Lim Hui Jie
Asia-Pacific markets rose across the board Thursday after the U.S. inflation rate for June came in lower than expected at 3%, the smallest year-over-year increase in two years.
The figure was lower than the 3.1% expected by economists polled by Dow Jones.
Month over month, the inflation rate rose 0.2%, less than forecast. Core CPI — which strips out volatile food and energy prices — also rose less than expected.
In Asia, Hong Kong’s Hang Seng index gained 2.54% in its final hour of trade and led gains in the region, while the Hang Seng Tech index surged over 3%.
Mainland Chinese markets were also all up, with the Shanghai Composite gaining 1.26% to close at 3,236.48 and the Shenzhen Component higher at 1.61% to end 11,095,44.
China’s June trade data came in below expectations in June, with exports recording its biggest decline in more than three years.
South Korea’s Kospi rose 0.64% to end the day at 2,591.23. The Kosdaq saw a 1.5% gain to close at 1.22% as the Bank of Korea held its key policy rate unchanged at 3.5%, in line with expectations.
Australia’s S&P/ASX 200 was up 1.56% and closed at 7,246.9 to record a three day winning streak, while in Japan, the Nikkei 225 climbed 1.49% to end at 32,419 and the Topix was 0.97% higher at 2,242.99.
|.N225||Nikkei 225 Index||*NIKKEI||32419.33||475.4||1.49|
|.HSI||Hang Seng Index||*HSI||19350.62||489.67||2.6|
|.AXJO||S&P/ASX 200||*ASX 200||7246.9||111.2||1.56|
|.FTFCNBCA||CNBC 100 ASIA IDX||*CNBC 100||8671.32||210.3||2.49|
Overnight in the U.S., all three major indexes climbed, with the S&P 500 climbing 0.74% to hit a new high for 2023 and the Nasdaq Composite seeing a 1.15% gain. Both indexes closed at their highest levels since April 2022. Meanwhile, the Dow Jones Industrial Average rose 0.25%.
— CNBC’s Hakyung Kim and Alex Harring contributed to this report
China trade surplus lower than expected in June, both imports and exports fall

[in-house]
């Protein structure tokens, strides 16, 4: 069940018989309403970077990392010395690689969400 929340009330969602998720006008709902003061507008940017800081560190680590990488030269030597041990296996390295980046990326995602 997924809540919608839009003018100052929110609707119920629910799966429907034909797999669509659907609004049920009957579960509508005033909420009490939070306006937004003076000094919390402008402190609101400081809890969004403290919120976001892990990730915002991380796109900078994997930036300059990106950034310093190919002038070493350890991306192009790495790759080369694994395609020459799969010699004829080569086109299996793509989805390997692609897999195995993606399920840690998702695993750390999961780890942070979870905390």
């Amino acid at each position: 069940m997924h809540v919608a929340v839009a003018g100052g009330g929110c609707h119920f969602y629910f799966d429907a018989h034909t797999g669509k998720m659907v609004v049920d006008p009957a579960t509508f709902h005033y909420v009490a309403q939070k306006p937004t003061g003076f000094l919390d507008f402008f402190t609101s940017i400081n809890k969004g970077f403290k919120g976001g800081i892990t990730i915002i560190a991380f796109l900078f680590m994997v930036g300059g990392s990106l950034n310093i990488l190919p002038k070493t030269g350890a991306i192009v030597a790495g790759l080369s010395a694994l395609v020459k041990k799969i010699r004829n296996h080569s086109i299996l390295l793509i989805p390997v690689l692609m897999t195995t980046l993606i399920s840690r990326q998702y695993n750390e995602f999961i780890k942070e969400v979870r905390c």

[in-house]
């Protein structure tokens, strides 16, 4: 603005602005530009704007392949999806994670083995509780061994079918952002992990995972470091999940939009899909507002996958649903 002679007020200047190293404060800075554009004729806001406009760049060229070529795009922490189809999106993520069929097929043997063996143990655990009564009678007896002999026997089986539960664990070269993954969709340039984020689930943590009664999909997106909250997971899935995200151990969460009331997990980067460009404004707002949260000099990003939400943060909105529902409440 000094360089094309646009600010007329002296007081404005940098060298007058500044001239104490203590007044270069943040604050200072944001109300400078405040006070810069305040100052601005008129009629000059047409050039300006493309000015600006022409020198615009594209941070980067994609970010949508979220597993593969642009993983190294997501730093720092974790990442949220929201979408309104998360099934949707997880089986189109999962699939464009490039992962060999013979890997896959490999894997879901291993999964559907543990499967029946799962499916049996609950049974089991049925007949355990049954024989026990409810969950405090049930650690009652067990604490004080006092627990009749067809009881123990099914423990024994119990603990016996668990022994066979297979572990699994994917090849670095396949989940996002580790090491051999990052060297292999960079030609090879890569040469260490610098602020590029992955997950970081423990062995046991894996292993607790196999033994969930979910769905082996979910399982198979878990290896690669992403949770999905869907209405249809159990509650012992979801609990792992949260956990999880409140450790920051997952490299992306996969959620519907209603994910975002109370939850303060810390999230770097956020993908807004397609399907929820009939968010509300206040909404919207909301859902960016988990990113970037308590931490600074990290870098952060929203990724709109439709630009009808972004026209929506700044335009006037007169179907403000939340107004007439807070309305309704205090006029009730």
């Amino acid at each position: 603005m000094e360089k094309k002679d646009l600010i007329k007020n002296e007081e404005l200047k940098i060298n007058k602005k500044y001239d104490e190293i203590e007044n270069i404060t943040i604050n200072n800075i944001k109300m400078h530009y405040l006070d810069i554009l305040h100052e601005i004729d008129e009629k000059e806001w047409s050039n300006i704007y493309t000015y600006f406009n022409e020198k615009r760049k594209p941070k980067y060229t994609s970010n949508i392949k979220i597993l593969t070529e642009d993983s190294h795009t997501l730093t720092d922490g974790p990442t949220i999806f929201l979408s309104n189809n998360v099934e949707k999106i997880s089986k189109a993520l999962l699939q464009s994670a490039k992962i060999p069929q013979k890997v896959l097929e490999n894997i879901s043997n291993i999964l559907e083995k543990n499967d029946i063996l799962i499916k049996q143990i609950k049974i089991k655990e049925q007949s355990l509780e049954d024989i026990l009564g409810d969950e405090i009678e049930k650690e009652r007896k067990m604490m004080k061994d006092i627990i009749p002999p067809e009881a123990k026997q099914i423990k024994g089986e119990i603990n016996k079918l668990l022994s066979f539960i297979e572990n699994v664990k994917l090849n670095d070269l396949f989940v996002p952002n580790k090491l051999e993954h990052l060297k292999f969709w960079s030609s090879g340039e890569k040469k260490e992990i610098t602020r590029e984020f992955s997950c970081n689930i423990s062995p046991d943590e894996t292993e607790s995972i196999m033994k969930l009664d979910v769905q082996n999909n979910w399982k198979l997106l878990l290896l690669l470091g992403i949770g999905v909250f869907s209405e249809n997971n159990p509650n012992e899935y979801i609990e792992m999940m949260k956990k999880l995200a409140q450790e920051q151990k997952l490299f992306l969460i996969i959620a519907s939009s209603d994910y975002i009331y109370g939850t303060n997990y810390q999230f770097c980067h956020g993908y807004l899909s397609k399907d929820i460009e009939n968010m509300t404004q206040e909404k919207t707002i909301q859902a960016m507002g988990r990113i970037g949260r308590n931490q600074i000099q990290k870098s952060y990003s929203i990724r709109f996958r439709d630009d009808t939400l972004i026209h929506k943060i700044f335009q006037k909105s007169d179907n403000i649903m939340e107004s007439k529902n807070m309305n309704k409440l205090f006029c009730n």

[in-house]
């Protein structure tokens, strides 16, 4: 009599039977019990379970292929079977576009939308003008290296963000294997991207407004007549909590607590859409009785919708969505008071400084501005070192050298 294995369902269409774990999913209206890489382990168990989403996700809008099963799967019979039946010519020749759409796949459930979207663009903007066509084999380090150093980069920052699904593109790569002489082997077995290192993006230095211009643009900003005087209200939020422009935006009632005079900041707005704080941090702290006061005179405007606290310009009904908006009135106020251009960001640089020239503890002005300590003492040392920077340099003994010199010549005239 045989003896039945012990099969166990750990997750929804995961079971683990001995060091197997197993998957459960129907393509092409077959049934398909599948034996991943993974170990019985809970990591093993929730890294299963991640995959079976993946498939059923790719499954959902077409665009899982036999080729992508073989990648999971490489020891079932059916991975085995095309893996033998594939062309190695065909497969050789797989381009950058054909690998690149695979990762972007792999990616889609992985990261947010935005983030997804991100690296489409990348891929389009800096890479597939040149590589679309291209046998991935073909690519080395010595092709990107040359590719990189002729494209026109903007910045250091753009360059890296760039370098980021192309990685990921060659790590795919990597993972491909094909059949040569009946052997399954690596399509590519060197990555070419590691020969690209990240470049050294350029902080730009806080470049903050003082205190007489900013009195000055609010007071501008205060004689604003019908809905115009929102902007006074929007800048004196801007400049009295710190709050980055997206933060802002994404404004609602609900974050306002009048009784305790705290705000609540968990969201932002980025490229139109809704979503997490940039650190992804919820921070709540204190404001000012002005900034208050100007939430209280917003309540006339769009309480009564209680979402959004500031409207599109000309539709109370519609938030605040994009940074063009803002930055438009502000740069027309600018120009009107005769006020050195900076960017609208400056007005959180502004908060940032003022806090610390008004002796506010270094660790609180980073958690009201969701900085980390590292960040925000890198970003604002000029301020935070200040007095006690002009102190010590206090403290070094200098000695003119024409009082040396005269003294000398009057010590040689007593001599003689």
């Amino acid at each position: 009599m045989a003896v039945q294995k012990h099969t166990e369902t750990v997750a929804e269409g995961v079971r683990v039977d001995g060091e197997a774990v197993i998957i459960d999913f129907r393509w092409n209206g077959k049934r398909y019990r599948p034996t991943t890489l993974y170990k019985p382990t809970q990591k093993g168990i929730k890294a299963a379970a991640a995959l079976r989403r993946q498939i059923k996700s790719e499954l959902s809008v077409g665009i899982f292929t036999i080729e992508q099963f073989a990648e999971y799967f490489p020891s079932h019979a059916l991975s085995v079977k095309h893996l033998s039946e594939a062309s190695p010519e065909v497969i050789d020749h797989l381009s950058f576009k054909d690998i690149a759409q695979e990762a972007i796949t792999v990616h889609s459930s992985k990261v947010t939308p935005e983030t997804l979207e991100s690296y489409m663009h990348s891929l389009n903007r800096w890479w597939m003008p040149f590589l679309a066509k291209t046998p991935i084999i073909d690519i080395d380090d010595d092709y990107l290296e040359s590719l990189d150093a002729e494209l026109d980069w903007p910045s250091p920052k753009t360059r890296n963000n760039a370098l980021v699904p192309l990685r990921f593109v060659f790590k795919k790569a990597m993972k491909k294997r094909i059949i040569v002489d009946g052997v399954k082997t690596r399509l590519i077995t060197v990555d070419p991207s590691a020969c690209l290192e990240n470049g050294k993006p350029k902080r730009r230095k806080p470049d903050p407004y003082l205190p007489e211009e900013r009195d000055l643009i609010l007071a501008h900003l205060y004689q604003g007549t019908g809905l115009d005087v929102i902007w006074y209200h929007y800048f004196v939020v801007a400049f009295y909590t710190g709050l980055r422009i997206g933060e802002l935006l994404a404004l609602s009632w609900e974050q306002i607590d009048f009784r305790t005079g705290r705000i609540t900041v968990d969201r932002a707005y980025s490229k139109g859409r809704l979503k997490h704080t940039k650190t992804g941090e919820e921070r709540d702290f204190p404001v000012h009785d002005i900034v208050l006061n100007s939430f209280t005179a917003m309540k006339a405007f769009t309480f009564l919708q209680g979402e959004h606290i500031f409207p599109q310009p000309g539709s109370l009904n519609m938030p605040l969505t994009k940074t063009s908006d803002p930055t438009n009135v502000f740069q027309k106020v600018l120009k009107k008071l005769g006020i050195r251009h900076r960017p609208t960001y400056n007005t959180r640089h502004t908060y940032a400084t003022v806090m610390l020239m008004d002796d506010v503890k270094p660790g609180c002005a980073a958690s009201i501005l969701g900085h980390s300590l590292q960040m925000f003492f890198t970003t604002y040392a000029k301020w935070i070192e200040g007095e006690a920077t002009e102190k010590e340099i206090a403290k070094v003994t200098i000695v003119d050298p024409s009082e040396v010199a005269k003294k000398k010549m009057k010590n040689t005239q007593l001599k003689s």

China’s trade surplus for June came in at $70.62 billion in June, higher than the $65.81 billion recorded in May, but lower than the $74.8 billion expected by economists polled by Reuters.
Exports and imports also fell more than expected, with exports dropping 12.4% from a year ago and imports 6.8% lower compared with the same period last year.
Lu Daliang, a spokesperson for China’s customs bureau, said at a press conference Thursday that China’s trade still faces rather great pressure in the second half of the year, partly due to high inflation in developed countries and geopolitics.
— Lim Hui Jie
Wuxi Biologics leads Hang Seng as Hong Kong stocks surge over 2%
Hong Kong’s Hang Seng Index was the best performing Asian benchmark index on Thursday, gaining about 2.5% and led by health-care and basic materials stocks.
R&D company Wuxi Biologics was the top gainer on the index, surging 8.67%, while other companies leading the index also include online healthcare platform JD Health and Alibaba Health Information Technology, a subsidiary of the larger Alibaba Group.
Both stocks gained 8.66% and 6.70% respectively on Thursday.
— Lim Hui Jie
South Korea holds rates at 3.5%, in line with expectations
South Korea’s central bank held its benchmark interest rate unchanged at 3.5%, the fourth straight meeting the Bank of Korea has done so after last hiking rates in January.
The bank wrote that although the country’s inflation rate continues to slow down, it is expected to rise above the BOK’s target level of 2% “for a considerable period of time.”
The BOK also forecasts that inflation will rise to around 3% after August, and added the need for an additional hike will be judged “while assessing the changes in domestic and external policy conditions.”
South Korea’s inflation rate came in at 2.7% for June, and is at its lowest level since September 2021.
— Lim Hui Jie
New Zealand factory sees steeper contraction in June
New Zealand’s factory activity saw a steeper contraction in June, with the manufacturing purchasing managers index standing at 47.6, lower than the 48.9 recorded in May.